Science’s COVID-19 reporting is supported by the Pulitzer Center and the Heising-Simons Foundation.
TOKYO—Many Asian-Pacific countries have weathered the COVID-19 pandemic remarkably well so far, recording some of the lowest case numbers anywhere and earning praise as models of how to handle the virus. But the sheen is coming off their performance. Many countries see cases ticking up sharply, triggered by complacency among officials, premature relaxation of control measures, and public fatigue with social distancing.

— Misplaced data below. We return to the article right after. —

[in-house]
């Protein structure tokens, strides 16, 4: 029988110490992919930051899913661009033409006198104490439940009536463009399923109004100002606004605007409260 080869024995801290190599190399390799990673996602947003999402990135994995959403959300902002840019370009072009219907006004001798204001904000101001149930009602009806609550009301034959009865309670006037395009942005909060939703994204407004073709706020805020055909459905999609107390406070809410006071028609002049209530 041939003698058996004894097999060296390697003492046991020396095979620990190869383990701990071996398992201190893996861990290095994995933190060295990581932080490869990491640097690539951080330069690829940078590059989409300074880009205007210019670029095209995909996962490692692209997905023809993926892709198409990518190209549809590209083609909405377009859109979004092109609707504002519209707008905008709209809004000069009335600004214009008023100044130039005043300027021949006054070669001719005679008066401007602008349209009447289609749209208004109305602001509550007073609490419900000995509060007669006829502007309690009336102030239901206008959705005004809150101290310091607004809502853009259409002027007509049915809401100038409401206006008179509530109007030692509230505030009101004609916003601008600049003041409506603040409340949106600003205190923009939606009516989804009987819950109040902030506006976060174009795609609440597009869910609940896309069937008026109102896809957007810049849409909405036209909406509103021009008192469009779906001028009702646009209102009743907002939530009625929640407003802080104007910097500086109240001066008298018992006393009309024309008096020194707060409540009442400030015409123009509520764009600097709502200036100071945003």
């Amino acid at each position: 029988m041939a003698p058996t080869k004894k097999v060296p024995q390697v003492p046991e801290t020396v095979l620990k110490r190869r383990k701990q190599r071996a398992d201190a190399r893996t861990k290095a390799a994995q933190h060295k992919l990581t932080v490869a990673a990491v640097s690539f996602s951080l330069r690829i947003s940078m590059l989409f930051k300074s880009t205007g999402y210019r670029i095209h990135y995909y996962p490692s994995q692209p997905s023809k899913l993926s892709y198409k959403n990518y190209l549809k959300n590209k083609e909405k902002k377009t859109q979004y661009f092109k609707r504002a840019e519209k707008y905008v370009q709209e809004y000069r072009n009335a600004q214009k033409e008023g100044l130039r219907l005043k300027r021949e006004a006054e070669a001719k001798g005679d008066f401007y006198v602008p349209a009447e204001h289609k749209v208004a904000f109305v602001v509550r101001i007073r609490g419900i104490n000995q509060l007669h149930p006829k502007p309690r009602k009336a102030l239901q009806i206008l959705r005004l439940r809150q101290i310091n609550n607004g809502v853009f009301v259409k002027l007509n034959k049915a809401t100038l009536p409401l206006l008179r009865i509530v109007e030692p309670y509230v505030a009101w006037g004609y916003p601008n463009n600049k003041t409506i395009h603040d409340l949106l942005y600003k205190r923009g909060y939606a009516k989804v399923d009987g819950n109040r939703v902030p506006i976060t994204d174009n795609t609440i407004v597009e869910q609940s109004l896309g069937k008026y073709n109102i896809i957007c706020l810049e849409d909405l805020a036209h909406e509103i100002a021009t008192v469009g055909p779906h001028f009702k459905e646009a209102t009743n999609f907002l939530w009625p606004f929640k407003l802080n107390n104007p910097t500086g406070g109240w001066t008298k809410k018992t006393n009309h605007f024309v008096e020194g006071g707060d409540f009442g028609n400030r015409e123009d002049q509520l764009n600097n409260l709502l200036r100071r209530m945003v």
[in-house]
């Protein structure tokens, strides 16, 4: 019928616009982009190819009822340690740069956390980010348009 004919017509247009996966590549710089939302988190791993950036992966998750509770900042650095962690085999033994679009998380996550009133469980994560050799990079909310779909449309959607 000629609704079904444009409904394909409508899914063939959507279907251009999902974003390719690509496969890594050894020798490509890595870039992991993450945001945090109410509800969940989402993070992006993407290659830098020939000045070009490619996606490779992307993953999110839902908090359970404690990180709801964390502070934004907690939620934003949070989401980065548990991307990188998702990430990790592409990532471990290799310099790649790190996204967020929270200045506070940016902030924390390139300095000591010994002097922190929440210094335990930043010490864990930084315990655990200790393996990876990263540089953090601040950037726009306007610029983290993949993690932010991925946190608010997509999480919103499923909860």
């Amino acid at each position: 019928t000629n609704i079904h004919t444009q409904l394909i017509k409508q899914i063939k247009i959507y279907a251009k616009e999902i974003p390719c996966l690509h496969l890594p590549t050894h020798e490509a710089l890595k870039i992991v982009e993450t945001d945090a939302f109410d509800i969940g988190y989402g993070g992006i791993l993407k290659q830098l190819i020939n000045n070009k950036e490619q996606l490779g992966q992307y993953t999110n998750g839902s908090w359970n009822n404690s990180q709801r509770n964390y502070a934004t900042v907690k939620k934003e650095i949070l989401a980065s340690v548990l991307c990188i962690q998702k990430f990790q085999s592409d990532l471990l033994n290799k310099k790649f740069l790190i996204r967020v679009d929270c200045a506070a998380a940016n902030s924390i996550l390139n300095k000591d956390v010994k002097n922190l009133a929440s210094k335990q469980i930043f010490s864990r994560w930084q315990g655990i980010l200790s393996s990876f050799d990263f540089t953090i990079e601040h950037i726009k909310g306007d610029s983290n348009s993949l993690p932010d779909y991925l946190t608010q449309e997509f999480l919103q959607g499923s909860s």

The most dramatic example is the Australian state of Victoria, which recorded a record 723 new COVID-19 cases on 30 July and declared a state of disaster 3 days later that empowers the government to impose an 8 p.m. to 5 a.m. curfew on Melbourne. Only one person per household in the city is allowed to shop for essential goods once a day, and the state has closed its borders to traffic with the rest of the country, effectively confining its 6.7 million inhabitants. It’s a surprising reversal for a country that was once deemed close to eliminating local COVID-19 transmission. Victoria reported zero new cases on 9 June.